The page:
In many ways, Sumner County is lucky in that no one was killed or injured. However damage from the weekend storms is spread out, and severe through rural Argonia and Conway Springs.
"Right now, to my knowledge, we've got three [homes] with nothing left but the floor," said James Fair, Sumner County Emergency Management (SCEM) Director. "And three more that are so extensively damaged that they won't be repairable." Fair has spent most of Sunday out assessing the damage around the County. He said the National Weather Service is still trying to determine the exact size of the tornado(s) that ripped through the six properties he mentioned.
"There were three just west and south of Conway Springs," Fair explained. "Then there's one southeast of Conway Springs, and then the two over by Argonia." One of the families effected by the severe weather was the Haxton's, near Argonia.
"We just took the regular precautions, we went down to the basement...took all of our valuables, just kind of waited it out," said Monte Haxton. "We knew it was coming close." He said the storm hit around 9:30 p.m. Saturday night.
"I don't know how the house survived," he said. The family did lose a barn, and debris is scattered all around their property. His wife, Robyn was flying back from Atlanta, GA when the destruction was taking place. She said the pilot told passengers he was going to try to land during a pocket of clear weather at Wichita's Mid-Contenint Airport.
"But I don't know that we picked a very good pocket, we had a lot of turbulence coming down," Robyn said. On the ground passengers were alerted of the tornados and she went to Mulvane with friends, just before the storm hit there, later she found out about her home. She was glad to find out her husband and children were in the basement during the storm.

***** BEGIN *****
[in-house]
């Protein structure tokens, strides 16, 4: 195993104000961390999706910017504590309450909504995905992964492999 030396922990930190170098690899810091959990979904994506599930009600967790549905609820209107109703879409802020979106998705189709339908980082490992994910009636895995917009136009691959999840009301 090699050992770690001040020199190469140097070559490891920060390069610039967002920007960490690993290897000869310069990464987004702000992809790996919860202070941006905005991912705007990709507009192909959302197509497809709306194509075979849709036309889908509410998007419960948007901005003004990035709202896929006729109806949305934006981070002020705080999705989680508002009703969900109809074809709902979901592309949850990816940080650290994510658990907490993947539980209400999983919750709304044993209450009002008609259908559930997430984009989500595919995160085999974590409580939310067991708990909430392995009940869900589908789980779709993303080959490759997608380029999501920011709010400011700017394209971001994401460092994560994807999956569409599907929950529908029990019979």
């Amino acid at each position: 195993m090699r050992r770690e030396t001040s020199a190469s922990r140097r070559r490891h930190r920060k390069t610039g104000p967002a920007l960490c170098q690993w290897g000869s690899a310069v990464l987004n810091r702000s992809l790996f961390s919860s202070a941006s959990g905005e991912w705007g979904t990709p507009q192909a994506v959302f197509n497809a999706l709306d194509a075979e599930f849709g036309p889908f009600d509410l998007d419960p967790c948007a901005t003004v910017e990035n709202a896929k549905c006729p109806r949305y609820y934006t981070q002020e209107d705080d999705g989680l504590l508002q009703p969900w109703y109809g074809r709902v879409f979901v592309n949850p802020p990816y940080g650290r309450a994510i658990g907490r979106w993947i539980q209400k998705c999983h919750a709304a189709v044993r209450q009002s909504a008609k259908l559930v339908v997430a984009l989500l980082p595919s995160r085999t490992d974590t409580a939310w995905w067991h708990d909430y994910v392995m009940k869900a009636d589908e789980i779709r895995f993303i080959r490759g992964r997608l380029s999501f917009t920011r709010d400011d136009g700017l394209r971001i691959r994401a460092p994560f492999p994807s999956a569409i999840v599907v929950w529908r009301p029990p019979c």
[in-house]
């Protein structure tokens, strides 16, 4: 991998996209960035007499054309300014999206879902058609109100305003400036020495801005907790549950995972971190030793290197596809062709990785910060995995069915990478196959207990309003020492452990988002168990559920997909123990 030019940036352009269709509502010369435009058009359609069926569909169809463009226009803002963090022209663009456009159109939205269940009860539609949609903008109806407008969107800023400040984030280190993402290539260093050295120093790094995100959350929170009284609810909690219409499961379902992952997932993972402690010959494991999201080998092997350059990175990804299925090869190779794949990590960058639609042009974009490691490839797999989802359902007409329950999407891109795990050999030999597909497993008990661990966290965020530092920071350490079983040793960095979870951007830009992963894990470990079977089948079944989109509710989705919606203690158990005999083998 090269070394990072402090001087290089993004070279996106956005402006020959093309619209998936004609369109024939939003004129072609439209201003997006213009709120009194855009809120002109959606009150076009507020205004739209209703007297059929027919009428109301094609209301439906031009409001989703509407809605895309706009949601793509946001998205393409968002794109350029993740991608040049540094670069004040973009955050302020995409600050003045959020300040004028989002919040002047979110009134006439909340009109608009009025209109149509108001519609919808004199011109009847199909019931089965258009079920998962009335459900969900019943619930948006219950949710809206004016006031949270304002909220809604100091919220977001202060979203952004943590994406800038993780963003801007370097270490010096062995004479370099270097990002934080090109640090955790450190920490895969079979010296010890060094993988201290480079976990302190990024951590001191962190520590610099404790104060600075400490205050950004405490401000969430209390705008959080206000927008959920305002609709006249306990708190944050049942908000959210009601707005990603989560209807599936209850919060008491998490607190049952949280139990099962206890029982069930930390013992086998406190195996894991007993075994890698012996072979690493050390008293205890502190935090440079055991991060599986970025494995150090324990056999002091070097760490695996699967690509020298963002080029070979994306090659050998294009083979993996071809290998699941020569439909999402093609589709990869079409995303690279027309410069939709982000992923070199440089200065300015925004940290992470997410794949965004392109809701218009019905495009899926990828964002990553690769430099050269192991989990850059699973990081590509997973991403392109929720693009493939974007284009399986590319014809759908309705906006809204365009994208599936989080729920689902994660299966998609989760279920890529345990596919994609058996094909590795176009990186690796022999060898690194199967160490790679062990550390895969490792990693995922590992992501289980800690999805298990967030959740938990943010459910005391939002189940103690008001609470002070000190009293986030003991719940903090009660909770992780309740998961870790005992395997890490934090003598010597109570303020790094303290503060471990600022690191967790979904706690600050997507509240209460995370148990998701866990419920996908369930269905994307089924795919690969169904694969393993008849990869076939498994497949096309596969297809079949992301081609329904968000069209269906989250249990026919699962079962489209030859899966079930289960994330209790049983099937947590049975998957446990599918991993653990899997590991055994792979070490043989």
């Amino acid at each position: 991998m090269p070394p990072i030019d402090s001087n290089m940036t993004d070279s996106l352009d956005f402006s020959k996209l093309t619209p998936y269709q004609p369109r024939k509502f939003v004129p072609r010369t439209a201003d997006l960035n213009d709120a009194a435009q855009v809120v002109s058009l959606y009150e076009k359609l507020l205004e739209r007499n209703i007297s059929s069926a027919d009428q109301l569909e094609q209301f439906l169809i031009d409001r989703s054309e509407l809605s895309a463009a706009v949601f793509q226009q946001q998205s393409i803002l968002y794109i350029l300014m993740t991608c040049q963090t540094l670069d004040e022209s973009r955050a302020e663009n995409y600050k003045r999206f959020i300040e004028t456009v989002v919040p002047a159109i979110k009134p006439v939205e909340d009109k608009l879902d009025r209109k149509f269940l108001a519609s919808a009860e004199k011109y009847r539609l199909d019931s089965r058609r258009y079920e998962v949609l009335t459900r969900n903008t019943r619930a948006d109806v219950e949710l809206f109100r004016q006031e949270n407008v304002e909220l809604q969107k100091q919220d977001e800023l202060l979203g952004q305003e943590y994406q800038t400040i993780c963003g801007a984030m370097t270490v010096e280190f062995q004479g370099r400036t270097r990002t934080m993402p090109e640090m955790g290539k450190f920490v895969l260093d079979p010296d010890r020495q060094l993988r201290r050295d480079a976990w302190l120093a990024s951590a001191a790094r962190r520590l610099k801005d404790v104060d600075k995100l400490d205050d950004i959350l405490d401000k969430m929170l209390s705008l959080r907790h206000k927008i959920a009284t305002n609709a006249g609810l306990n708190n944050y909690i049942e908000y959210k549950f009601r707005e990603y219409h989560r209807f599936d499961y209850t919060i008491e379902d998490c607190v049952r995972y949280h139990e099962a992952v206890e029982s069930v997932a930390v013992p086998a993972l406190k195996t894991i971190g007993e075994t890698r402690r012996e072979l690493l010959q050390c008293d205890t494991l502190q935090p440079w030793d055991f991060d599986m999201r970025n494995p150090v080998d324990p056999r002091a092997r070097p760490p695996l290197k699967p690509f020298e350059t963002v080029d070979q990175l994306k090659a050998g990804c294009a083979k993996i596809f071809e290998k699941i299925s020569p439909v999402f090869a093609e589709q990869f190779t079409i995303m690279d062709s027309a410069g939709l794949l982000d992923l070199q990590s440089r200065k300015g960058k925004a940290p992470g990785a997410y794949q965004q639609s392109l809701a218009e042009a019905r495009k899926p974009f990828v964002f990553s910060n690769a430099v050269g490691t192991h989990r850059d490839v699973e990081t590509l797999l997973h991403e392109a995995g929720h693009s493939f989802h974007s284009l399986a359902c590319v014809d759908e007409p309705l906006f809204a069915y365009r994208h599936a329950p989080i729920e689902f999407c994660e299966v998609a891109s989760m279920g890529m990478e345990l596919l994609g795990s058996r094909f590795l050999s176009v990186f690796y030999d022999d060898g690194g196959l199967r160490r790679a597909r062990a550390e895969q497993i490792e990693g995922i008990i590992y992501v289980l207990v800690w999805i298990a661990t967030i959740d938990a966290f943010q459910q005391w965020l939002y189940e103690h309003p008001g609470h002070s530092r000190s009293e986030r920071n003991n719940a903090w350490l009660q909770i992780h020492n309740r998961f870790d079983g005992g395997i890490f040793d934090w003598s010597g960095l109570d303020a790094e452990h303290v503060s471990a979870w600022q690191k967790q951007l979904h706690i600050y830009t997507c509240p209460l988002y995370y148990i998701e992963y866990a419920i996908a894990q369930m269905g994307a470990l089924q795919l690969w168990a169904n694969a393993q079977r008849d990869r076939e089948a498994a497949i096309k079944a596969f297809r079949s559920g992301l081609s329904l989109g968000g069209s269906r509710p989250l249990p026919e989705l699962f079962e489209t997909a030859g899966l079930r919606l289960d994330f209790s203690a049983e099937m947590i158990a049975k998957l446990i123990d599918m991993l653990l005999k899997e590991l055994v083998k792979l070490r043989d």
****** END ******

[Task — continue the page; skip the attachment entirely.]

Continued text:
"We prayed like crazy," Monte added.
About five miles south of Argonia, once stood the farm where Mark Tracy had lived for nearly 40-years. Now that farm is mostly a pile of rubble.
"The wife and I were in the basement, huddled up in the southwest corner," Tracy said. "We're just fine." But the six buildings he had on his property that housed a lot of equipment are the opposite of fine.
A house also stands on Tracy's property, it received extensive damage as well, but Tracy and his wife were living in a trailer home just near the near that house, with plans to build a new house.
"We were going to tear down the old house, and it's the only thing that stayed," Tracy remarked. He also recalled helping clean up storm damage on the property when he was about 10-years old, as he grew up a mile north of his current location. And since purchasing the property in the early 1970's, this isn't the first tornado to cause damage.
Page 2 of 2 - "...Since I've been here, we've had three; and this is the last one," Tracy said. "Color me gone." Tracy said the storm hit his home at approximately 9:15 p.m. on April 14.
"Rain came from the south, then the north, then it came straight down, then it hailed. Then it got deathly quiet," Tracy recalled. "And I knew when it got deathly quiet, I told the wife 'we'd better get to the corner.'" A few miles away, Monte Haxton described the storm as it passed through his property.
"Right before it hit, you could sure feel the pressure, ears started popping..." Haxton said. "Then it sounded like a freight train going right over the top of the house." Both properties in Argonia weren't short on family, friends, neighbors, and community members pitching in on the clean-up effort.
"It's amazing," Haxton said, very grateful for all of the community support. "It's pretty overwhelming."
"It's outstanding," Tracy commented. "They want me to make decisions, and I don't know what to do. There's no instruction booklet that comes with this."
For continuing coverage on the storms that swept through Sumner County, stay with The Wellington Daily News. Please send any storm photos, or video to firstname.lastname@example.org.